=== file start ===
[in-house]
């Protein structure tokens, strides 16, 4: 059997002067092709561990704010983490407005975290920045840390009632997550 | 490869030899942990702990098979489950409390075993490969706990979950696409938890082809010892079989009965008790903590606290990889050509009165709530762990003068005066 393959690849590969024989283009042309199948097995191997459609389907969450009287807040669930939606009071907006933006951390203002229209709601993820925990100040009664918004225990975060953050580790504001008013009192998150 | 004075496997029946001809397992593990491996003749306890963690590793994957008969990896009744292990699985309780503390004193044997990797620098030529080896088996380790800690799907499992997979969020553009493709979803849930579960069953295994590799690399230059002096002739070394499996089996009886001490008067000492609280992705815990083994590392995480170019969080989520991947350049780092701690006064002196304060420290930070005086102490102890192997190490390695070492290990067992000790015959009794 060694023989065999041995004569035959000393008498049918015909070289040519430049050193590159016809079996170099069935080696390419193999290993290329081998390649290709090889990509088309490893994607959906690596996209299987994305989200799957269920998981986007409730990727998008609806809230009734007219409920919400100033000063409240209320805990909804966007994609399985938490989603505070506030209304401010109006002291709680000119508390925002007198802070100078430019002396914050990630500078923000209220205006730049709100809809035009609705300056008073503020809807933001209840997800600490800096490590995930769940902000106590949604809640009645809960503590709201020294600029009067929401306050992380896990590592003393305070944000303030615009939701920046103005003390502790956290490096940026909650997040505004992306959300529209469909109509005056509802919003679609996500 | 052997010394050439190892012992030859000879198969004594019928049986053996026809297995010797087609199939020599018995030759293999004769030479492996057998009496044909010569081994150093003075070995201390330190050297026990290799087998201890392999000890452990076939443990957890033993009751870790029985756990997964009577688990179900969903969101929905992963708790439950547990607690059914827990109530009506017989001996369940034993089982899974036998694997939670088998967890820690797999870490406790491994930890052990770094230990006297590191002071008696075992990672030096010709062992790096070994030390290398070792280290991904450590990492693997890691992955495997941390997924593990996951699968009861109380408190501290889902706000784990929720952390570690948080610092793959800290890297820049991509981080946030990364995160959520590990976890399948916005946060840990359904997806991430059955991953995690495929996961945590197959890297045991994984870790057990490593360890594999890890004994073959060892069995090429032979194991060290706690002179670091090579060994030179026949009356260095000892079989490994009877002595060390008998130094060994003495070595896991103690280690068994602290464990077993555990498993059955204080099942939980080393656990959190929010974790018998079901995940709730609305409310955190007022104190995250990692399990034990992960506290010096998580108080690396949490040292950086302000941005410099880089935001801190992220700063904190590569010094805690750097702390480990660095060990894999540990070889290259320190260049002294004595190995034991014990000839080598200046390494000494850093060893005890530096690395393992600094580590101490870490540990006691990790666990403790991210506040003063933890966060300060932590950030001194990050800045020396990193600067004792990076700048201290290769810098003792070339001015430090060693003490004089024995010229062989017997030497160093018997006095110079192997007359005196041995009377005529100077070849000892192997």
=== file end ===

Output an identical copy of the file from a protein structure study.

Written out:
[in-house]
């Protein structure tokens, strides 16, 4: 059997002067092709561990704010983490407005975290920045840390009632997550 | 490869030899942990702990098979489950409390075993490969706990979950696409938890082809010892079989009965008790903590606290990889050509009165709530762990003068005066 393959690849590969024989283009042309199948097995191997459609389907969450009287807040669930939606009071907006933006951390203002229209709601993820925990100040009664918004225990975060953050580790504001008013009192998150 | 004075496997029946001809397992593990491996003749306890963690590793994957008969990896009744292990699985309780503390004193044997990797620098030529080896088996380790800690799907499992997979969020553009493709979803849930579960069953295994590799690399230059002096002739070394499996089996009886001490008067000492609280992705815990083994590392995480170019969080989520991947350049780092701690006064002196304060420290930070005086102490102890192997190490390695070492290990067992000790015959009794 060694023989065999041995004569035959000393008498049918015909070289040519430049050193590159016809079996170099069935080696390419193999290993290329081998390649290709090889990509088309490893994607959906690596996209299987994305989200799957269920998981986007409730990727998008609806809230009734007219409920919400100033000063409240209320805990909804966007994609399985938490989603505070506030209304401010109006002291709680000119508390925002007198802070100078430019002396914050990630500078923000209220205006730049709100809809035009609705300056008073503020809807933001209840997800600490800096490590995930769940902000106590949604809640009645809960503590709201020294600029009067929401306050992380896990590592003393305070944000303030615009939701920046103005003390502790956290490096940026909650997040505004992306959300529209469909109509005056509802919003679609996500 | 052997010394050439190892012992030859000879198969004594019928049986053996026809297995010797087609199939020599018995030759293999004769030479492996057998009496044909010569081994150093003075070995201390330190050297026990290799087998201890392999000890452990076939443990957890033993009751870790029985756990997964009577688990179900969903969101929905992963708790439950547990607690059914827990109530009506017989001996369940034993089982899974036998694997939670088998967890820690797999870490406790491994930890052990770094230990006297590191002071008696075992990672030096010709062992790096070994030390290398070792280290991904450590990492693997890691992955495997941390997924593990996951699968009861109380408190501290889902706000784990929720952390570690948080610092793959800290890297820049991509981080946030990364995160959520590990976890399948916005946060840990359904997806991430059955991953995690495929996961945590197959890297045991994984870790057990490593360890594999890890004994073959060892069995090429032979194991060290706690002179670091090579060994030179026949009356260095000892079989490994009877002595060390008998130094060994003495070595896991103690280690068994602290464990077993555990498993059955204080099942939980080393656990959190929010974790018998079901995940709730609305409310955190007022104190995250990692399990034990992960506290010096998580108080690396949490040292950086302000941005410099880089935001801190992220700063904190590569010094805690750097702390480990660095060990894999540990070889290259320190260049002294004595190995034991014990000839080598200046390494000494850093060893005890530096690395393992600094580590101490870490540990006691990790666990403790991210506040003063933890966060300060932590950030001194990050800045020396990193600067004792990076700048201290290769810098003792070339001015430090060693003490004089024995010229062989017997030497160093018997006095110079192997007359005196041995009377005529100077070849000892192997």